A SpaceX Falcon 9 rocket previously scheduled to launch from NASA’s Kennedy Space Center in Florida last week still hasn’t left the ground, and delays could linger on for a little while longer.
Image Credit: SpaceX
Unfavorable weather conditions or technical difficulties often hinder rocket launches, and similar concerns could be to blame for the most recent interruption.
Specifically, SpaceX says they called the latest launch off because of wonky data readouts corresponding to the rocket’s fairing – the highest point of the rocket that carries the payload for delivery into space.
While most of SpaceX’s rocket payloads are merely everyday commercial satellites, this one was particularly substantial, and SpaceX couldn’t risk a potentially-faulty launch. We can infer from the delays that SpaceX is reviewing the data to learn what went wrong.
As for what was hiding inside of the fairing at the time of the unexplained data readings, SpaceX hasn’t said much apart from indicating the nickname ‘Zuma’ for the launch.
Little is known about Zuma, but those familiar with the matter imply that it’s a top-secret United States government payload intended for low-Earth orbit. A description of the payload, how it will get used, and what government agency is responsible for sending it to space are questions that remain unanswered as of now.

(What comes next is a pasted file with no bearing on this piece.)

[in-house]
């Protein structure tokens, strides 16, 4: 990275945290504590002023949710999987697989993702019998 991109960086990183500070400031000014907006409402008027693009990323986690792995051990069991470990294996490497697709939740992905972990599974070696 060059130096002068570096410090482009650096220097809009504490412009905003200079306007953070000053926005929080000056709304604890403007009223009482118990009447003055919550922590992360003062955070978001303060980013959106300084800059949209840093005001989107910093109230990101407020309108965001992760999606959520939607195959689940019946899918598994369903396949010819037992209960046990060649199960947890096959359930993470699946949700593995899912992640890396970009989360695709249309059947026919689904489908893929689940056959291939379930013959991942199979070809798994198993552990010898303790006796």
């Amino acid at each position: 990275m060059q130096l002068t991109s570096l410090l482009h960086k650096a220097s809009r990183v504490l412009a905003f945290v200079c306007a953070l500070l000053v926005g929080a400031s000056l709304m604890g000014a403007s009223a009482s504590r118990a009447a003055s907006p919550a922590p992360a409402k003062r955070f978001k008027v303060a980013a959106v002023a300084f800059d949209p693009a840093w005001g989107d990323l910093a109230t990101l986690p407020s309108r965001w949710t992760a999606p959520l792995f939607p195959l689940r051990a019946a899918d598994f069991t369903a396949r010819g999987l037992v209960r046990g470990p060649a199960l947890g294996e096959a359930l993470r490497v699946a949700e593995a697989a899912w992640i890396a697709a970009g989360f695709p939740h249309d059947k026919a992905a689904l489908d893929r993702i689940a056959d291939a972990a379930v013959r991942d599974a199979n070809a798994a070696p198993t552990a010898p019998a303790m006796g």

Speculation suggests that it could be a military-oriented surveillance spacecraft, but such ideas aren't confirmed yet as of this writing.
This wouldn’t be the first time SpaceX contracted with the United States government to put top-secret payloads in space, and it probably won’t be the last. One example from recent memory is the Air Force’s X-37B space plane, which spent well over 600 days in orbit around the Earth for unknown reasons.
Although countless questions remain about what Zuma is all about, one this is certain: a rescheduled launch is in the cards, and SpaceX will almost definitely follow up with a complimentary first stage landing once the rocket performs its primary task.
We should see an update from SpaceX once engineers discern what caused the anomalous data readouts. Until then, the waiting game continues...
Source: The Verge